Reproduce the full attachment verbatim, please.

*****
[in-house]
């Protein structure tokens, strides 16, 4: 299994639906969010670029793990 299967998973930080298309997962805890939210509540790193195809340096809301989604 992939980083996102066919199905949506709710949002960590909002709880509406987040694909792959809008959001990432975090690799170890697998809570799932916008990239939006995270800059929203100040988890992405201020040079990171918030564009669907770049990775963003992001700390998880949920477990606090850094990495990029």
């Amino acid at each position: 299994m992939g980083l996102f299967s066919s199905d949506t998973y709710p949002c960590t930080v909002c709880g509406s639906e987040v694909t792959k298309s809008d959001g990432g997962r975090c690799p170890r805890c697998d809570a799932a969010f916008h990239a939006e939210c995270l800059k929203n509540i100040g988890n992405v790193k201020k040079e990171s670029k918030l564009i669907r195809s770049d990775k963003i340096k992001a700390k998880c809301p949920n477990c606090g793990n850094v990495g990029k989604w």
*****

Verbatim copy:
[in-house]
């Protein structure tokens, strides 16, 4: 299994639906969010670029793990 299967998973930080298309997962805890939210509540790193195809340096809301989604 992939980083996102066919199905949506709710949002960590909002709880509406987040694909792959809008959001990432975090690799170890697998809570799932916008990239939006995270800059929203100040988890992405201020040079990171918030564009669907770049990775963003992001700390998880949920477990606090850094990495990029």
């Amino acid at each position: 299994m992939g980083l996102f299967s066919s199905d949506t998973y709710p949002c960590t930080v909002c709880g509406s639906e987040v694909t792959k298309s809008d959001g990432g997962r975090c690799p170890r805890c697998d809570a799932a969010f916008h990239a939006e939210c995270l800059k929203n509540i100040g988890n992405v790193k201020k040079e990171s670029k918030l564009i669907r195809s770049d990775k963003i340096k992001a700390k998880c809301p949920n477990c606090g793990n850094v990495g990029k989604w």